The creation of Arpanet on 1969 marked the beginning of technology as we know it today. Over the years, technology has developed, and its controversy has enlarged. With the creation of social media, video games and online sites, the argument has always been: are we really more connected or is technology making us feel more alone? While it is helping in many areas of modern life, it is also creating a society without interpersonal skills, making communication more difficult in face to face encounters. Instead of finding a balance between the online and physical world, young generations are more concerned about likes and comments than hugs and kisses. Even though we are so linked, we feel more alone than ever before.
From text messages and phone calls to banking and business, we can virtually do everything with our phones. Research has deemed that the average American spends at least two and a half hours using an online mobile device every day. Communication is essential in life and depending too much on our phones has created a serious problem in our social skills. Powerful and portable, cellphones have become the number one tool for interaction in between friends and family. However, sending text messages is preferred by many people rather than face to face human interactions. As a result, we have lost the ability to maintain an entertaining old-fashioned conversation or even make proper eye contact with a second party, so in reality are we united or separated by technology?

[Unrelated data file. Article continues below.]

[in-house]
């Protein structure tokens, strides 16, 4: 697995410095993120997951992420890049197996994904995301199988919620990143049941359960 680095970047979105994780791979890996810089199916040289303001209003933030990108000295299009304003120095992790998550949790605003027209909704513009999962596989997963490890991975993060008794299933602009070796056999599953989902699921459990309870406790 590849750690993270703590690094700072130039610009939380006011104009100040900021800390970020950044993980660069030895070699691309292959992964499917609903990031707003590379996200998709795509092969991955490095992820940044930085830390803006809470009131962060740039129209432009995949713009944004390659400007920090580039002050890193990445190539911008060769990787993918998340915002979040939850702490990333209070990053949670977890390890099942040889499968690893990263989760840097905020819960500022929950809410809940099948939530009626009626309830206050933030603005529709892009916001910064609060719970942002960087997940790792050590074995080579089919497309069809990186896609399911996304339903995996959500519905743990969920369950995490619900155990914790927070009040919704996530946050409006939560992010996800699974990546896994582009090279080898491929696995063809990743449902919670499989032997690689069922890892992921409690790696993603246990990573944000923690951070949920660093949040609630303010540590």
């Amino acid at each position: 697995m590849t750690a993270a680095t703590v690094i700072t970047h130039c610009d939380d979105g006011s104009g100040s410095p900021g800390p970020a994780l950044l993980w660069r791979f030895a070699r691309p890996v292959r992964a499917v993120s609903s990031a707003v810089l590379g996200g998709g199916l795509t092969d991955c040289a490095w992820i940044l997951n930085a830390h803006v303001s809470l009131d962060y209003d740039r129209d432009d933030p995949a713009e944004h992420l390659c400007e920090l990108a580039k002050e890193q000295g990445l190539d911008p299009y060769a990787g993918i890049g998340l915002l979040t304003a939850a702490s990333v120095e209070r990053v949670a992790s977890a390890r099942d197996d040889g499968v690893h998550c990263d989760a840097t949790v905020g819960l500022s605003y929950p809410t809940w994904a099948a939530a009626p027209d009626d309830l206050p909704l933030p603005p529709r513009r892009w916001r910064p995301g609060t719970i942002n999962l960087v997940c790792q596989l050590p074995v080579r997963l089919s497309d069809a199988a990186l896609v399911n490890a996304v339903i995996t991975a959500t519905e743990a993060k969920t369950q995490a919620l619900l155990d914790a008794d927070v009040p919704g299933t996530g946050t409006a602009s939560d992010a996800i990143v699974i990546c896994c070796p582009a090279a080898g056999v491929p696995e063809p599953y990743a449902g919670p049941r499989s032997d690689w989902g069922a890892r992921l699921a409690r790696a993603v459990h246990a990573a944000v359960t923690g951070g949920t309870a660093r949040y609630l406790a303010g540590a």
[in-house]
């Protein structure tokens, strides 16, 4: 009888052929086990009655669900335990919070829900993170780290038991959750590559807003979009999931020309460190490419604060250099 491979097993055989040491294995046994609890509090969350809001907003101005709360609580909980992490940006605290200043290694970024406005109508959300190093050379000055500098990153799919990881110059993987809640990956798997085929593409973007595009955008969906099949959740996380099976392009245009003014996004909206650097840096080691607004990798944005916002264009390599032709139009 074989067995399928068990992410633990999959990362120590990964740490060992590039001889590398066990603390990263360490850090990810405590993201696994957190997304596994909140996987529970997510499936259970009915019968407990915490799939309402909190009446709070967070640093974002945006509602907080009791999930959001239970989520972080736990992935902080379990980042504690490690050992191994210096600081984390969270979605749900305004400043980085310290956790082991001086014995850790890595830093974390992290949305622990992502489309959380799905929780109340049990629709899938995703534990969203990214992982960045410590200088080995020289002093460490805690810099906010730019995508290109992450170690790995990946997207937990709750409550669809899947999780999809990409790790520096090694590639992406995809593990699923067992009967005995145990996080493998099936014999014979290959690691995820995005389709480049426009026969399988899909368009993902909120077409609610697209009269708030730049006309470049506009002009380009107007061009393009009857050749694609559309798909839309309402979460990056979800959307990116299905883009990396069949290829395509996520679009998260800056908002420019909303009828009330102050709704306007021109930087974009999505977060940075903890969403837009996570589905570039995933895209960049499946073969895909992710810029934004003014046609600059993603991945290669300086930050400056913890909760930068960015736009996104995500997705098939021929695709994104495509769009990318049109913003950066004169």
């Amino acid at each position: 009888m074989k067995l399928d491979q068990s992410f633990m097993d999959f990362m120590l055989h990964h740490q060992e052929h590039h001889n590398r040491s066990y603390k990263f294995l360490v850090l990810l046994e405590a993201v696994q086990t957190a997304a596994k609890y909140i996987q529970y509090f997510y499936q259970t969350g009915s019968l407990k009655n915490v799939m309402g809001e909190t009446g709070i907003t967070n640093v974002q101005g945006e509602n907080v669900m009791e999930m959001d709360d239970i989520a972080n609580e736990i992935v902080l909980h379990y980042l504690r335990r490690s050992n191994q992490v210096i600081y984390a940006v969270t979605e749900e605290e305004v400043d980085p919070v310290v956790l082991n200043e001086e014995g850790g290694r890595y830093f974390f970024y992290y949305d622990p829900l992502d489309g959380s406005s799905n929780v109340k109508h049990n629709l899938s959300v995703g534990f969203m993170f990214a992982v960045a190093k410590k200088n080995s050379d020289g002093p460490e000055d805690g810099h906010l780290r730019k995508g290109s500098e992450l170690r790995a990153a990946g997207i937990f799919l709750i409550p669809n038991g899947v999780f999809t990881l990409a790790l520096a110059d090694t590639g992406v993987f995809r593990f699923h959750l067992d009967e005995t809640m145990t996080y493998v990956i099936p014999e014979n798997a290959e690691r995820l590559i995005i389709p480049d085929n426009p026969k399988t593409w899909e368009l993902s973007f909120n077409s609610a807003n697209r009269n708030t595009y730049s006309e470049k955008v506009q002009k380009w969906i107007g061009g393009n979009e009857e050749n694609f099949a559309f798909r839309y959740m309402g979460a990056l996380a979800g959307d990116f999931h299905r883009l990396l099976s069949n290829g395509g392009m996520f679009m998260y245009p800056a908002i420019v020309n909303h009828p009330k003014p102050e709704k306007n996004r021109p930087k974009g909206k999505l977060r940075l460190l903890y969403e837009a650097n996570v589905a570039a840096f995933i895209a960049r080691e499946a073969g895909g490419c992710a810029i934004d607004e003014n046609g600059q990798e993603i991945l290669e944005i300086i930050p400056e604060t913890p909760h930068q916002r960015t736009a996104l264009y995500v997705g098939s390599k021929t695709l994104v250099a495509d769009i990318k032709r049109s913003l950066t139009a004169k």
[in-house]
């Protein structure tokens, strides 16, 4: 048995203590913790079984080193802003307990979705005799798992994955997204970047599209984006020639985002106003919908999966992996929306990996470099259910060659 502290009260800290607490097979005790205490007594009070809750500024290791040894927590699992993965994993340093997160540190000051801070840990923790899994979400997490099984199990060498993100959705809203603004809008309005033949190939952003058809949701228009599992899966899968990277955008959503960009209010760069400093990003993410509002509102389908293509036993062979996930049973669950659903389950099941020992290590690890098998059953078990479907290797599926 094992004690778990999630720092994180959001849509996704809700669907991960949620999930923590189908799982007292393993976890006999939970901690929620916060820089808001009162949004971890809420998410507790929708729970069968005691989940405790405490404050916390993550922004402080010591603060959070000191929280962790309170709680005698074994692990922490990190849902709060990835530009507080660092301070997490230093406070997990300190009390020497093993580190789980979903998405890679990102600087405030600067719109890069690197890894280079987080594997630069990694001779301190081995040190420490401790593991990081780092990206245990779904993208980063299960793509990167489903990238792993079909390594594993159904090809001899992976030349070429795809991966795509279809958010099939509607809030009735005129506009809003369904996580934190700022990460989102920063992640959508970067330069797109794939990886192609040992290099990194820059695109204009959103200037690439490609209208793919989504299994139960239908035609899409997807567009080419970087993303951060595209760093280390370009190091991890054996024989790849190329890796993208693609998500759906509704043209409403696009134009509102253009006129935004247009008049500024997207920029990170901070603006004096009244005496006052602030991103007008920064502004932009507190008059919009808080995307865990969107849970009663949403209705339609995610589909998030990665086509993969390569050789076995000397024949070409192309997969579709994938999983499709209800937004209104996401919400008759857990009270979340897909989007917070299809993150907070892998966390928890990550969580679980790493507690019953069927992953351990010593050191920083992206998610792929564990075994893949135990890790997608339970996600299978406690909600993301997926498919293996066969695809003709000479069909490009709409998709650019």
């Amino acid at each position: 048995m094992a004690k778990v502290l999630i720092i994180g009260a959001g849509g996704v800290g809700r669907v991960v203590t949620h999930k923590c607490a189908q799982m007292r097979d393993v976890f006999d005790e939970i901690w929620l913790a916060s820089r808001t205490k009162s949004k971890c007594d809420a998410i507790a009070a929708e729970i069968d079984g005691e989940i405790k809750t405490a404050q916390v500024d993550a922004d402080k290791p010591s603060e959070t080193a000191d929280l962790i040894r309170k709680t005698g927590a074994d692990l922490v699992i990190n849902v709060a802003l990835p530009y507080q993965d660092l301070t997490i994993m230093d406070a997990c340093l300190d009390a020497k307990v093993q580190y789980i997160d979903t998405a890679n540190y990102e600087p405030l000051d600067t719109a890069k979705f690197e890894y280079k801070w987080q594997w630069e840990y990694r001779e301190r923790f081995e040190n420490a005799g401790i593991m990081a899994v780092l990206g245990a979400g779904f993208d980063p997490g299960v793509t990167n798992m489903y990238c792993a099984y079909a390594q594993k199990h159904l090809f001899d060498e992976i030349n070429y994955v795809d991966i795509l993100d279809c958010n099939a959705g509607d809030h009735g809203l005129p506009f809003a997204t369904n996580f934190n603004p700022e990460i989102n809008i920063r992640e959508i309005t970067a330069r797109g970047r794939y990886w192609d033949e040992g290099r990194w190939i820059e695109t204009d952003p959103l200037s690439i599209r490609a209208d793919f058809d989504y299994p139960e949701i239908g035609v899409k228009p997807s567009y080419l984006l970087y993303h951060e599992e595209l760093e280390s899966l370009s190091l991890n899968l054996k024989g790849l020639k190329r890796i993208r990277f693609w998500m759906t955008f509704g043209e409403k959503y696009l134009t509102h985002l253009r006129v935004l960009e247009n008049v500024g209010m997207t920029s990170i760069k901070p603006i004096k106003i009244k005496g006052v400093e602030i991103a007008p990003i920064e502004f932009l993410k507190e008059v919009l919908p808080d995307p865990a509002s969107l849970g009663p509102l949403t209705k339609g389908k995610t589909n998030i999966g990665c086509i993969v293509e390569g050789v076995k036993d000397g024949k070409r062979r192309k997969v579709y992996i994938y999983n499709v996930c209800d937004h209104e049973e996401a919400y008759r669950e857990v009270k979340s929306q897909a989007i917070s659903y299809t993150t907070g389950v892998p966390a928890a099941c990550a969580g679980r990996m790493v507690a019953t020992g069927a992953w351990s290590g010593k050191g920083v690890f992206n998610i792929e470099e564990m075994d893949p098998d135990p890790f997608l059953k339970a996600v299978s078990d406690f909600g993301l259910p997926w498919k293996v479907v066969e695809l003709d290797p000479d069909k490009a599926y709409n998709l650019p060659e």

Additionally, self-image plays a big role in our lives and technology has managed to make us not feel the best we can. Due to the high impact that some people with perfect pictures can have in our lives, we may not only feel insecure, but also become lonelier. Studies have found a connection between social media and high levels of depression. For example, after spending hours behind the screen wondering how you could be that other person, we share a post on a social networking site that it is expected to get as many likes and comments as the people we look up to. In that case, the dream never comes true, and consequently we believe that we no longer have a place in the modern world, where numbers tell us who we are.
Modern life and its advances can have an extremely positive impact if balanced correctly. For instance, if we take into consideration how quickly we can access and share information compared to fifty or sixty years ago, we can say technology has helped develop the world much faster and efficiently. On the other hand, certain social media platforms have made it easy to abuse and more difficult to control how much time we spend “connected”. Studies suggest to “use a stopping rule”. The rule is based on the idea that we are in control and not what’s behind the screen. Parents should manage their children’s use of the network by making chores, family and other priorities come first. Therefore, for the better of future generations, we all have to work together to find a way to balance life and technology and at the same time readopt the sense of humanity we have lost in the past years, that’s making us selfish and antisocial.
As an adult, interacting with others can be sometimes difficult, and even boring. In fact, topics are exhausted quickly because instead of paying attention to our surroundings, we are too focused on our devices. Overall, we think sending a text message is much faster than visiting a friend or family and we might be right but in reality, the ability to see someone personally will make us feel connected and not as lonely as technology is currently making us.
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